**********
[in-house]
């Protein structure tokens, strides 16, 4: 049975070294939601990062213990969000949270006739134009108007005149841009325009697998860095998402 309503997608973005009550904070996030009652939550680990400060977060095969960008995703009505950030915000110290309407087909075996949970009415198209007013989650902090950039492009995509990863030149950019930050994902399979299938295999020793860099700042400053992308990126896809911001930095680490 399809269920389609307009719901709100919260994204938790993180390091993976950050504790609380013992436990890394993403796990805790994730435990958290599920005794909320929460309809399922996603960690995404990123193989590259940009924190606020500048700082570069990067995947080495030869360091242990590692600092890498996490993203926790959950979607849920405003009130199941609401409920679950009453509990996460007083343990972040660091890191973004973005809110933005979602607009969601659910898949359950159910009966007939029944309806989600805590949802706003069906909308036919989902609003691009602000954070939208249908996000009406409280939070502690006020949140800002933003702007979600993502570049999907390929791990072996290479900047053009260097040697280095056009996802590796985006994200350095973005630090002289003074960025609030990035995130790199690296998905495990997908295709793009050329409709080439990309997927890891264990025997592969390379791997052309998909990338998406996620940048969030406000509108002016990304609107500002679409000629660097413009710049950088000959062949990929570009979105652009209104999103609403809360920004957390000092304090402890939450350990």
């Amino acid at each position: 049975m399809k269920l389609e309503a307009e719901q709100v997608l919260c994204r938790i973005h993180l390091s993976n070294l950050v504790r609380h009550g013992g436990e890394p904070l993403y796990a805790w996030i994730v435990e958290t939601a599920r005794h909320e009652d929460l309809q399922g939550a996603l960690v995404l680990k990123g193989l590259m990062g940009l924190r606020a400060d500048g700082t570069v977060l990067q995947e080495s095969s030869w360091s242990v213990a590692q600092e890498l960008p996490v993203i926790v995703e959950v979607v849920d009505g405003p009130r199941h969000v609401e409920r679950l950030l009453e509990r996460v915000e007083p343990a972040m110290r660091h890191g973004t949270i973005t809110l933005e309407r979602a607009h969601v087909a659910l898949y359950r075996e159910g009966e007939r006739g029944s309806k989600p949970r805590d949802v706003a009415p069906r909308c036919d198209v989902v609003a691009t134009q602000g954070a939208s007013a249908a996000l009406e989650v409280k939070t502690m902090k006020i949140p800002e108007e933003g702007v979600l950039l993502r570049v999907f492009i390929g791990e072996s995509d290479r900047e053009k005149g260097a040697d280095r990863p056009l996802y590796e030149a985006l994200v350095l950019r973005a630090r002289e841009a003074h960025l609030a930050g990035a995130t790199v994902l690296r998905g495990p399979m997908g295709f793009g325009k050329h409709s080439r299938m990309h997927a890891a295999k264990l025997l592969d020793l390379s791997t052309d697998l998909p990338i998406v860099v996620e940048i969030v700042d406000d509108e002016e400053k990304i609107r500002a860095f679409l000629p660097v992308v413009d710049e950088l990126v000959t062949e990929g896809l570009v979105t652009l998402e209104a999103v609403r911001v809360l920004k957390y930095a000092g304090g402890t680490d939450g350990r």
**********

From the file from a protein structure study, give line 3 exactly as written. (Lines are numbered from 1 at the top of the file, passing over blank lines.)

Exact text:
């Amino acid at each position: 049975m399809k269920l389609e309503a307009e719901q709100v997608l919260c994204r938790i973005h993180l390091s993976n070294l950050v504790r609380h009550g013992g436990e890394p904070l993403y796990a805790w996030i994730v435990e958290t939601a599920r005794h909320e009652d929460l309809q399922g939550a996603l960690v995404l680990k990123g193989l590259m990062g940009l924190r606020a400060d500048g700082t570069v977060l990067q995947e080495s095969s030869w360091s242990v213990a590692q600092e890498l960008p996490v993203i926790v995703e959950v979607v849920d009505g405003p009130r199941h969000v609401e409920r679950l950030l009453e509990r996460v915000e007083p343990a972040m110290r660091h890191g973004t949270i973005t809110l933005e309407r979602a607009h969601v087909a659910l898949y359950r075996e159910g009966e007939r006739g029944s309806k989600p949970r805590d949802v706003a009415p069906r909308c036919d198209v989902v609003a691009t134009q602000g954070a939208s007013a249908a996000l009406e989650v409280k939070t502690m902090k006020i949140p800002e108007e933003g702007v979600l950039l993502r570049v999907f492009i390929g791990e072996s995509d290479r900047e053009k005149g260097a040697d280095r990863p056009l996802y590796e030149a985006l994200v350095l950019r973005a630090r002289e841009a003074h960025l609030a930050g990035a995130t790199v994902l690296r998905g495990p399979m997908g295709f793009g325009k050329h409709s080439r299938m990309h997927a890891a295999k264990l025997l592969d020793l390379s791997t052309d697998l998909p990338i998406v860099v996620e940048i969030v700042d406000d509108e002016e400053k990304i609107r500002a860095f679409l000629p660097v992308v413009d710049e950088l990126v000959t062949e990929g896809l570009v979105t652009l998402e209104a999103v609403r911001v809360l920004k957390y930095a000092g304090g402890t680490d939450g350990r």